The Greek word for “repent” means to “turn in another direction,” and that’s one way to think about it. Building on Debie’s definition of sin, to repent would mean to turn toward the possibility that God wants something more for us, to turn toward the promise that God can change what we thought was impossible to change.
Repentance gets caught up for us in a fear of judgment. And while we don’t like to talk about judgment either, Jesus is described in scripture as that righteous judge who comes, as we hear today, to separate the wheat from the chaff. In other words, Jesus seeks to preserve what is useful for making bread and feeding people and to get rid of what needs to be discarded.
A couple of folks reminded me this week that judgment is not something to be feared.[ii] Judgment does not have to be terrible. Someone who judges fairly sees us with a clarity that means we are truly known and understood. When someone who deeply loves us is the one doing the judging – seeing us exactly as we are – it opens the way to growth.
Jesus is that kind of judge. He sees the wheat in us, sees how we can nourish others. He sees what can be harvested for the common good, for creative and life-giving generosity to the people in our lives and in our communities. He is able to transform what is destructive and to bring out what is holy and creative in us.[iii]
John says that he baptizes with water, but Jesus will baptize with the Holy Spirit and with fire. If you’ll allow me to nerd out for a moment, there’s a term from metallurgy that I learned recently.[iv] Metallurgy is the science of metallic compounds– how they’re made and how they can be transformed to produce other substances like alloys. The term is called annealing. It’s the process of heating a metal to a specific temperature so that it softens and becomes more pliable. It’s also a kind of cleansing process because it gets rid of what can weaken the metal at the same time that it allows the metal to be shaped into something that is both strong and beautiful.[v]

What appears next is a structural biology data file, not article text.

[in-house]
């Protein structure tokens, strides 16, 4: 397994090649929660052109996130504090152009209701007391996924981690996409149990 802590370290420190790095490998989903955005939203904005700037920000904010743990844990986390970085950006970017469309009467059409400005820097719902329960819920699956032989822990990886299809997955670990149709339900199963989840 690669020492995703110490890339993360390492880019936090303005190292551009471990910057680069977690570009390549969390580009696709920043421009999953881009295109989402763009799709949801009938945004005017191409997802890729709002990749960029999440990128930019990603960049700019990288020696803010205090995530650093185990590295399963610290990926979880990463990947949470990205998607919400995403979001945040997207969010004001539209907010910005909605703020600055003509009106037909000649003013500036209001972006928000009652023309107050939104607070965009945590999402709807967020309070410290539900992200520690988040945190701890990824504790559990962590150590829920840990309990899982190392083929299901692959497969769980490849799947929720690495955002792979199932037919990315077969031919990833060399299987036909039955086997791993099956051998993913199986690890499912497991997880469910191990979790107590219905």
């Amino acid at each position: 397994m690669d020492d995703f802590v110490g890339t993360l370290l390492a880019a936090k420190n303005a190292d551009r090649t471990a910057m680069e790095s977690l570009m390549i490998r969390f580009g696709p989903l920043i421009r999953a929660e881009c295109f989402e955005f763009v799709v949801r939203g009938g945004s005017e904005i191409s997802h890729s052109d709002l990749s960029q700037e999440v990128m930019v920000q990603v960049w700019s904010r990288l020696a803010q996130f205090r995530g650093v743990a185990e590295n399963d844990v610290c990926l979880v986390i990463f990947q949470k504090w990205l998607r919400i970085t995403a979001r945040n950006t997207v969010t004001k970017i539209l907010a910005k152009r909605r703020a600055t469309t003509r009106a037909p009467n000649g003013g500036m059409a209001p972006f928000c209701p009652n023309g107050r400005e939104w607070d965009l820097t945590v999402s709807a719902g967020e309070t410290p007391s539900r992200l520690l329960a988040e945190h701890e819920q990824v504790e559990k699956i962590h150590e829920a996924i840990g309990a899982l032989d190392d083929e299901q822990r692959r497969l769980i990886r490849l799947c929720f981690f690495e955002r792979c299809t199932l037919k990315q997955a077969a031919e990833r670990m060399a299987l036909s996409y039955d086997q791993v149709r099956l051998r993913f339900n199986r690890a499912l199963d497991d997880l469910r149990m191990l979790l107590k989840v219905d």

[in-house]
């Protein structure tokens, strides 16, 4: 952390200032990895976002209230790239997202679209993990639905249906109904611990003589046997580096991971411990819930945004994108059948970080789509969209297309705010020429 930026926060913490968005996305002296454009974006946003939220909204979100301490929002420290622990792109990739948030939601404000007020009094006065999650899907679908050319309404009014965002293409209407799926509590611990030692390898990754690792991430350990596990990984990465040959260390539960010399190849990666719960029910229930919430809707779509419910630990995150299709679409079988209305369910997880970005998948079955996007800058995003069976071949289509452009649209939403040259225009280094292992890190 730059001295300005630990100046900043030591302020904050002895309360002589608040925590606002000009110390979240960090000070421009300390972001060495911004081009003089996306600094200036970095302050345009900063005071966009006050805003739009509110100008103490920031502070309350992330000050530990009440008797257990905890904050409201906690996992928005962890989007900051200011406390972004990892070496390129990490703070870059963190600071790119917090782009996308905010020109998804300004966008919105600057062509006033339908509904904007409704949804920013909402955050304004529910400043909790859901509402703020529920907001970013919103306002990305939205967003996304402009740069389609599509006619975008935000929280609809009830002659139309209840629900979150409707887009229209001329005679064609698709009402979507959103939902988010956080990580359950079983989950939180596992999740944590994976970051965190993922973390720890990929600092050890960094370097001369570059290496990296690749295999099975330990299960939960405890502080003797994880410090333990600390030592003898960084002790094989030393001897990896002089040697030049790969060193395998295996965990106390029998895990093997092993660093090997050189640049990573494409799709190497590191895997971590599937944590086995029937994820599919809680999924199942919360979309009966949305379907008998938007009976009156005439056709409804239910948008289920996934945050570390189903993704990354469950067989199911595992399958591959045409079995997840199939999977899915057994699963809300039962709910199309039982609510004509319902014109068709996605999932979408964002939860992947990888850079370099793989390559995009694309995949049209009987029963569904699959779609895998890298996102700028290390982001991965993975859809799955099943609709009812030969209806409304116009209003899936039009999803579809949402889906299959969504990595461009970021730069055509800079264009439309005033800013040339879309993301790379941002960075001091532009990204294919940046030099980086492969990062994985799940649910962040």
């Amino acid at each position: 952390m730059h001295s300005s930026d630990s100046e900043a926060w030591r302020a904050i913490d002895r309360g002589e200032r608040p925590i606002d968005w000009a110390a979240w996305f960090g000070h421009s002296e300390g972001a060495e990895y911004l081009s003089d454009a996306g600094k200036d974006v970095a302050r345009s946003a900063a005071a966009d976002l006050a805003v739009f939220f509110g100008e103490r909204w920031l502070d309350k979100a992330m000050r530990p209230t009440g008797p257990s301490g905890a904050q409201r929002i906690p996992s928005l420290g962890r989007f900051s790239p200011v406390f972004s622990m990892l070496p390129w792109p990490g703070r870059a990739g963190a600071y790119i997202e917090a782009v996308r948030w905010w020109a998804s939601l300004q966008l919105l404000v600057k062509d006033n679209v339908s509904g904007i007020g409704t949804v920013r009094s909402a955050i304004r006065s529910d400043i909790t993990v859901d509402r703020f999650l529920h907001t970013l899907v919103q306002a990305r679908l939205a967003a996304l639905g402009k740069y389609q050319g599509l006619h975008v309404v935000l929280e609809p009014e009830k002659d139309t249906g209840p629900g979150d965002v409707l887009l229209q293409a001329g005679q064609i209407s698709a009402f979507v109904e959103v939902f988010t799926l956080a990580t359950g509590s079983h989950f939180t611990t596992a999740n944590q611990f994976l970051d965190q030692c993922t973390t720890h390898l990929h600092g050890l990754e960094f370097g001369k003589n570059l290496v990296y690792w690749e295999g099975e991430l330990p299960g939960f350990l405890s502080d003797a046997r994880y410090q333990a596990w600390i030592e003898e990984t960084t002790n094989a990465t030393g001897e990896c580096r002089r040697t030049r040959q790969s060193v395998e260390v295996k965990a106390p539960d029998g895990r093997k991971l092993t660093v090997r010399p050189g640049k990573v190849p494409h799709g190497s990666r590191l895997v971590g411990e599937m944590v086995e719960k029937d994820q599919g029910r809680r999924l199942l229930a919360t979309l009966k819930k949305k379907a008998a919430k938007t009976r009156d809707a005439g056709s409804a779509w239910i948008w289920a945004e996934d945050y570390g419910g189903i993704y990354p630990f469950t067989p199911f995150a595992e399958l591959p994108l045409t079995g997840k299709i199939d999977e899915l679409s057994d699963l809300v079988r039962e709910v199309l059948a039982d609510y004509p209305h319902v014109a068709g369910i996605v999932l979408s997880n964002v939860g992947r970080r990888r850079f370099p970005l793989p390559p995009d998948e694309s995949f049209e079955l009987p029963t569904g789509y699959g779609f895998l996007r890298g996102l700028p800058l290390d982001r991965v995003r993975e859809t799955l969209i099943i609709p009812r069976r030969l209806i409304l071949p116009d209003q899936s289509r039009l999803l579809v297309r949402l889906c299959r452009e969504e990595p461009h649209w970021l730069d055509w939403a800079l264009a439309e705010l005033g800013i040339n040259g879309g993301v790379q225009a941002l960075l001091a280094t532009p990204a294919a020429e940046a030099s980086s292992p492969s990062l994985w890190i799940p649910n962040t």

That struck me as one way to imagine what Jesus does with that fire of the Holy Spirit and with us. Maybe it’s a kind of annealing, shaping us into something more strong, more beautiful, more loving, and more giving than we thought possible. The 20th century theologian Thomas Merton said it this way: “Advent is the beginning of the end of all that is in us that is not Christ.”[vi]
Advent is the beginning of the end of all that is in us that is not Christ. What remains is reflected in a prayer we use during baptism, one that draws from the Isaiah passage we heard this morning. Isaiah talks about the fear of the Lord, but think of that fear not as terror but as awe – awe for what the Lord is able to do with us and with creation. Awe that God can imagine a world in which wolves can live with lambs, alongside leopards and goats, calves and lions, cows and bears, children and snakes. A whole host of natural enemies living peacefully with one another.
I ask you to join me in that baptismal prayer again this morning. Let us pray:
We give you thanks, O God, that through water and the Holy Spirit you give your children new birth, cleanse us from sin, and raise us to eternal life. Sustain your people here today with the gift of your Holy Spirit: the spirit of wisdom and understanding, the spirit of counsel and might, the spirit of knowledge and the fear of the Lord, the spirit of joy in your presence, both now and forever. Amen.
S.D.G. – The Rev. Dr. Christa M. Compton, Gloria Dei Lutheran Church, Chatham, NJ